|At its July meeting, the CRC:|
- Adopted rule amendments that would expand the use of CAMA general permits on the sound side of barrier islands when the property also falls within the Ocean Hazard Area of Environmental Concern (AEC). Current rules largely prohibit the use of general permits in the Ocean Hazard AEC, which is made up of the Ocean Erodible, High-Hazard Flood, Inlet Hazard and Unvegetated Beach areas. Under the rule changes, sound-side property owners in the Ocean Hazard AEC will be eligible to get general permits for traditional structures routinely permitted along sounds. Examples are: piers, docks, bulkheads and riprap. Currently, property owners would have to apply for a CAMA major permit, which takes longer to issue. The rule changes are scheduled to take effect next April.
- Adopted rule amendments that will allow property owners to use additional pilings and crossbeams to brace their piers to prevent or minimize storm damage, as long as the pilings do not extend more than 2 feet beyond either side of the pier. The piers must have been built by July 1, 2001. This rule change is already in effect as a temporary rule, and the permanent version is scheduled to take effect next April.
- Adopted a change to definitions used in the mapping requirements in the new CAMA land-use planning guidelines. The change replaces the phrase “probable Section 404 wetlands” – which are under U.S. Army Corps of Engineers jurisdiction – with the text, “non-coastal wetlands, including forested wetland, shrub-scrub wetlands and freshwater marshes.” The text change is scheduled to take effect next April.
- Concurred with DCM staff’s standards and protocol for implementing the commission’s “50 percent rule,” which is used in distinguishing between repair and replacement of damaged structures located within CAMA jurisdiction.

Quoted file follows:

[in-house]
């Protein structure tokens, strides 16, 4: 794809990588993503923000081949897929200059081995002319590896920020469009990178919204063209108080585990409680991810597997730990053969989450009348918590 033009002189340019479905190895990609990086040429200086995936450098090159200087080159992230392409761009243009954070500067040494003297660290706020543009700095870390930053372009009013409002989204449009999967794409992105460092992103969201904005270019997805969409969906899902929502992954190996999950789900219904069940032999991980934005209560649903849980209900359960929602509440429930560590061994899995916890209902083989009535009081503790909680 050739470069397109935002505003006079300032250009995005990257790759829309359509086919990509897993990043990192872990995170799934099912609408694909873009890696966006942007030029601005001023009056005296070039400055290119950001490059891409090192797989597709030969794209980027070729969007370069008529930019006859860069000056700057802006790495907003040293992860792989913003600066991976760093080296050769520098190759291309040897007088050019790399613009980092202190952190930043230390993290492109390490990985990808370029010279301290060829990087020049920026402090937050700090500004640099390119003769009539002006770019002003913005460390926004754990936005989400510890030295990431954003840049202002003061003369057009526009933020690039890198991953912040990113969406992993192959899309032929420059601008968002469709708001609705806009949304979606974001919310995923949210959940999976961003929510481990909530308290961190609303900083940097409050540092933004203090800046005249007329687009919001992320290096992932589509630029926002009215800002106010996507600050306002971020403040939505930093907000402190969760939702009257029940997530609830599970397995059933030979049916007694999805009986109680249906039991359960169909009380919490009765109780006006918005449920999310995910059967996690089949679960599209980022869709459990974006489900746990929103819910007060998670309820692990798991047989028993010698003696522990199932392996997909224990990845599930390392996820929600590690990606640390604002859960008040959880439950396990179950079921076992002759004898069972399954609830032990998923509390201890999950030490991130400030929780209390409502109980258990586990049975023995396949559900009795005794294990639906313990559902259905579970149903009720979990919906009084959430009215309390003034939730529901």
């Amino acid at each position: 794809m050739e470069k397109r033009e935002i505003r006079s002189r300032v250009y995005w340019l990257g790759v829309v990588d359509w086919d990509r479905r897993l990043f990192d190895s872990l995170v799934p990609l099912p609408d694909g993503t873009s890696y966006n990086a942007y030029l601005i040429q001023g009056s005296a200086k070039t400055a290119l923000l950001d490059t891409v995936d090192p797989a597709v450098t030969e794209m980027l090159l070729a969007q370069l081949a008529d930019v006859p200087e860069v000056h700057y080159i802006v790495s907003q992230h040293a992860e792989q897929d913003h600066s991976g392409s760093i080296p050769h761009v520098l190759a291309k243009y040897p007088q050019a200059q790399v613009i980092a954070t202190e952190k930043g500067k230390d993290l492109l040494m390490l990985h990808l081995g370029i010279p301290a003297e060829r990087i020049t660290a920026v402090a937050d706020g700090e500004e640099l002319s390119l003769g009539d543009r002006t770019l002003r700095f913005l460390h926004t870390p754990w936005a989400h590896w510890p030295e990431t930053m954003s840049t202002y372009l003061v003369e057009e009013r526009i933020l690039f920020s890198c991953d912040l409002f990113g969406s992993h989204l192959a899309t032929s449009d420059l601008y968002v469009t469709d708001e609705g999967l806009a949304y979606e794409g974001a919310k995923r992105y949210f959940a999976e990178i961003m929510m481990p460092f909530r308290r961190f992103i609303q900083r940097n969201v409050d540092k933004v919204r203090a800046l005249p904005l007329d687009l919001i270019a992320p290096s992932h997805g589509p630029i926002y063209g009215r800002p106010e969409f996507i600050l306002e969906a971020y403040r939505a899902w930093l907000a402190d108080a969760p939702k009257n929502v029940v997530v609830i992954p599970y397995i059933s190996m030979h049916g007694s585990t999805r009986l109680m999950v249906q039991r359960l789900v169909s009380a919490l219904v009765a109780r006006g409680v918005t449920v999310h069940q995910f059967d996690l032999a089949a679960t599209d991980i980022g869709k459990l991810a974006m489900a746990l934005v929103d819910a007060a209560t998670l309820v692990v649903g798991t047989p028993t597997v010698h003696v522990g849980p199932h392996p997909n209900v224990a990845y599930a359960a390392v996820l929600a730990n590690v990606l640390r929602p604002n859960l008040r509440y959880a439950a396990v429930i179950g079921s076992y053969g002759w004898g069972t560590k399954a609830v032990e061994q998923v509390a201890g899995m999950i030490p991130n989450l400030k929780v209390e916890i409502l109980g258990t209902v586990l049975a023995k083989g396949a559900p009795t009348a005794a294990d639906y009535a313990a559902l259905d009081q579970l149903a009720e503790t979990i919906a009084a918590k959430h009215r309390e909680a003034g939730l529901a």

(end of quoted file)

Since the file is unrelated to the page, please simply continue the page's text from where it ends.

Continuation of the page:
- Granted authority to the towns of Kitty Hawk and Plymouth to develop individual CAMA land-use plans. Under CAMA, municipalities must receive authority from the CRC if they choose not to follow the county’s plan and develop their own.
- Granted a variance to Dennis and Alita Carroll of Buxton to build a single-family house with decking that would encroach into the 30-foot coastal shoreline buffer on a sound-side lot they own in Frisco. The Carrolls will install a stormwater collection system.
- Denied a variance to Donald Edwards of Sneads Ferry, who wanted to add a covered porch to his existing house despite the fact that it would encroach into the 30-foot coastal shoreline buffer.
- Granted a variance to Eddie Dawkins of Atlantic Beach to build a single-family house that would encroach into the 30-foot coastal shoreline buffer on an irregularly shaped lot. The house will have a stormwater collection system.
- Denied a variance to Robert Kenefick and six other Figure Eight Island property owners, who wanted to place sandbags in front of the sand dunes even though the erosion scarp was not close enough to their homes to qualify them as “imminently threatened” under CRC rules.
|Last Modified:November 04, 2002|
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